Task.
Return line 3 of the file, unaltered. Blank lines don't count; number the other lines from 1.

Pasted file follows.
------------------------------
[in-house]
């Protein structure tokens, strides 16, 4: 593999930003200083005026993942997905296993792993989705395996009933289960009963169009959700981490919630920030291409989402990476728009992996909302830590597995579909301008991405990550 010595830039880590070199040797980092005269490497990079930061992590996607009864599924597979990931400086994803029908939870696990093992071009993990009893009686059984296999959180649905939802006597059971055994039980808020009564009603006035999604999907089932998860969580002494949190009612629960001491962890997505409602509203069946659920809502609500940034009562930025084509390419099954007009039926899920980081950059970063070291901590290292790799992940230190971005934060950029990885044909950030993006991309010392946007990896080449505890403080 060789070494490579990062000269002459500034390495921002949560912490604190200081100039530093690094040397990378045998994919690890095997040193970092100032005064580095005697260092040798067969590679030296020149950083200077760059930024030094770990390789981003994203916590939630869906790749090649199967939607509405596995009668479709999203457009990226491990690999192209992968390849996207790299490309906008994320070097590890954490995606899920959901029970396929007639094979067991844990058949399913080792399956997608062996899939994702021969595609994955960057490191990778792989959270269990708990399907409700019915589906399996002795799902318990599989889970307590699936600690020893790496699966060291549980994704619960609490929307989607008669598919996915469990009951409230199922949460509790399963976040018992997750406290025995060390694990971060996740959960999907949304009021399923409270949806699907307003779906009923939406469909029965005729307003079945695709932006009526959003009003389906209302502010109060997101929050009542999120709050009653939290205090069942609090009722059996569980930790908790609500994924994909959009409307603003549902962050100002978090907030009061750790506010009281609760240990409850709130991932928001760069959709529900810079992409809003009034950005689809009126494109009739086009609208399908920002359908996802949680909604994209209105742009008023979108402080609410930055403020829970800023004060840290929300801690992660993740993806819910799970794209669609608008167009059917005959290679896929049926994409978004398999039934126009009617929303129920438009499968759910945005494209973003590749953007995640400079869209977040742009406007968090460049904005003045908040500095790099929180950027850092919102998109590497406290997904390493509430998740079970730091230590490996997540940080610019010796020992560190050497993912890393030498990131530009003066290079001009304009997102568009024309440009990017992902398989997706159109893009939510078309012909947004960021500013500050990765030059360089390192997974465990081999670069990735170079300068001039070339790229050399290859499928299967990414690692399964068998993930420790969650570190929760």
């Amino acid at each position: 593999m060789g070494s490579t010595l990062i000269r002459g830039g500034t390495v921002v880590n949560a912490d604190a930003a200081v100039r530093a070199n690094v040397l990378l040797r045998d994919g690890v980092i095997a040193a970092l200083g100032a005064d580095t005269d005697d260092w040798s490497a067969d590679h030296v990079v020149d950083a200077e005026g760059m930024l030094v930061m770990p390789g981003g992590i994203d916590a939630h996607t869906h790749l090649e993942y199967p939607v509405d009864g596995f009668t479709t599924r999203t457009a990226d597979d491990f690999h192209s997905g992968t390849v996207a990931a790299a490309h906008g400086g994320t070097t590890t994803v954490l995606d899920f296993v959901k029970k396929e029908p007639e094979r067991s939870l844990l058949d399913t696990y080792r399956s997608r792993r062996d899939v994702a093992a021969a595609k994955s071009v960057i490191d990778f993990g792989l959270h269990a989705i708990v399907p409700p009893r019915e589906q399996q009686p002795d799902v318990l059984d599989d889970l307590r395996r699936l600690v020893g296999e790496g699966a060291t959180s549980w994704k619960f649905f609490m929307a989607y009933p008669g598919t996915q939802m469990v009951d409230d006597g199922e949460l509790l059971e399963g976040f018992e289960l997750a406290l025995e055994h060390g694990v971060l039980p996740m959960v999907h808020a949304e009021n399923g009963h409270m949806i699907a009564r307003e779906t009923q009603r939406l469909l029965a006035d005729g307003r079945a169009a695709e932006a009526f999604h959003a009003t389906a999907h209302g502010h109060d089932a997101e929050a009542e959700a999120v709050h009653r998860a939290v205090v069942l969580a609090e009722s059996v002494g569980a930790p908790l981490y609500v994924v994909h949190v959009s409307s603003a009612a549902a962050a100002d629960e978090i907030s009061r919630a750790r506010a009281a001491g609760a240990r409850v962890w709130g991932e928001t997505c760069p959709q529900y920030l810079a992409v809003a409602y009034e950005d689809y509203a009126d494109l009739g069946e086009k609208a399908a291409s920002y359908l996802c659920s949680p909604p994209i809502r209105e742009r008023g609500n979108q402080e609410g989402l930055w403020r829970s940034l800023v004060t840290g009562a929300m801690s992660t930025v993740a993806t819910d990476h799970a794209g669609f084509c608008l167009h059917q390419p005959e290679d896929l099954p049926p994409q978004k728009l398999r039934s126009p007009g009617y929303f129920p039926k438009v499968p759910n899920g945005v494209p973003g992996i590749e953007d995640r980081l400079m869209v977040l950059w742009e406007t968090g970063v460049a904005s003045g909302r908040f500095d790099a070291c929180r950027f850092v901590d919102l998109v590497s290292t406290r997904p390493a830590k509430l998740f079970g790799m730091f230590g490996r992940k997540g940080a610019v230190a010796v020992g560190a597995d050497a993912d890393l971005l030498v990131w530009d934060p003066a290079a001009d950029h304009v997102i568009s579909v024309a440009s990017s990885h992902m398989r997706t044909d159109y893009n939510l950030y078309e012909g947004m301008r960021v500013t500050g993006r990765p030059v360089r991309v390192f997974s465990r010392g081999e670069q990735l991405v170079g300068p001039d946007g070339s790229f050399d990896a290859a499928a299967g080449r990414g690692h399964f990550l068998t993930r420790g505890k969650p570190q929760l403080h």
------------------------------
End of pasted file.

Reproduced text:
């Amino acid at each position: 593999m060789g070494s490579t010595l990062i000269r002459g830039g500034t390495v921002v880590n949560a912490d604190a930003a200081v100039r530093a070199n690094v040397l990378l040797r045998d994919g690890v980092i095997a040193a970092l200083g100032a005064d580095t005269d005697d260092w040798s490497a067969d590679h030296v990079v020149d950083a200077e005026g760059m930024l030094v930061m770990p390789g981003g992590i994203d916590a939630h996607t869906h790749l090649e993942y199967p939607v509405d009864g596995f009668t479709t599924r999203t457009a990226d597979d491990f690999h192209s997905g992968t390849v996207a990931a790299a490309h906008g400086g994320t070097t590890t994803v954490l995606d899920f296993v959901k029970k396929e029908p007639e094979r067991s939870l844990l058949d399913t696990y080792r399956s997608r792993r062996d899939v994702a093992a021969a595609k994955s071009v960057i490191d990778f993990g792989l959270h269990a989705i708990v399907p409700p009893r019915e589906q399996q009686p002795d799902v318990l059984d599989d889970l307590r395996r699936l600690v020893g296999e790496g699966a060291t959180s549980w994704k619960f649905f609490m929307a989607y009933p008669g598919t996915q939802m469990v009951d409230d006597g199922e949460l509790l059971e399963g976040f018992e289960l997750a406290l025995e055994h060390g694990v971060l039980p996740m959960v999907h808020a949304e009021n399923g009963h409270m949806i699907a009564r307003e779906t009923q009603r939406l469909l029965a006035d005729g307003r079945a169009a695709e932006a009526f999604h959003a009003t389906a999907h209302g502010h109060d089932a997101e929050a009542e959700a999120v709050h009653r998860a939290v205090v069942l969580a609090e009722s059996v002494g569980a930790p908790l981490y609500v994924v994909h949190v959009s409307s603003a009612a549902a962050a100002d629960e978090i907030s009061r919630a750790r506010a009281a001491g609760a240990r409850v962890w709130g991932e928001t997505c760069p959709q529900y920030l810079a992409v809003a409602y009034e950005d689809y509203a009126d494109l009739g069946e086009k609208a399908a291409s920002y359908l996802c659920s949680p909604p994209i809502r209105e742009r008023g609500n979108q402080e609410g989402l930055w403020r829970s940034l800023v004060t840290g009562a929300m801690s992660t930025v993740a993806t819910d990476h799970a794209g669609f084509c608008l167009h059917q390419p005959e290679d896929l099954p049926p994409q978004k728009l398999r039934s126009p007009g009617y929303f129920p039926k438009v499968p759910n899920g945005v494209p973003g992996i590749e953007d995640r980081l400079m869209v977040l950059w742009e406007t968090g970063v460049a904005s003045g909302r908040f500095d790099a070291c929180r950027f850092v901590d919102l998109v590497s290292t406290r997904p390493a830590k509430l998740f079970g790799m730091f230590g490996r992940k997540g940080a610019v230190a010796v020992g560190a597995d050497a993912d890393l971005l030498v990131w530009d934060p003066a290079a001009d950029h304009v997102i568009s579909v024309a440009s990017s990885h992902m398989r997706t044909d159109y893009n939510l950030y078309e012909g947004m301008r960021v500013t500050g993006r990765p030059v360089r991309v390192f997974s465990r010392g081999e670069q990735l991405v170079g300068p001039d946007g070339s790229f050399d990896a290859a499928a299967g080449r990414g690692h399964f990550l068998t993930r420790g505890k969650p570190q929760l403080h």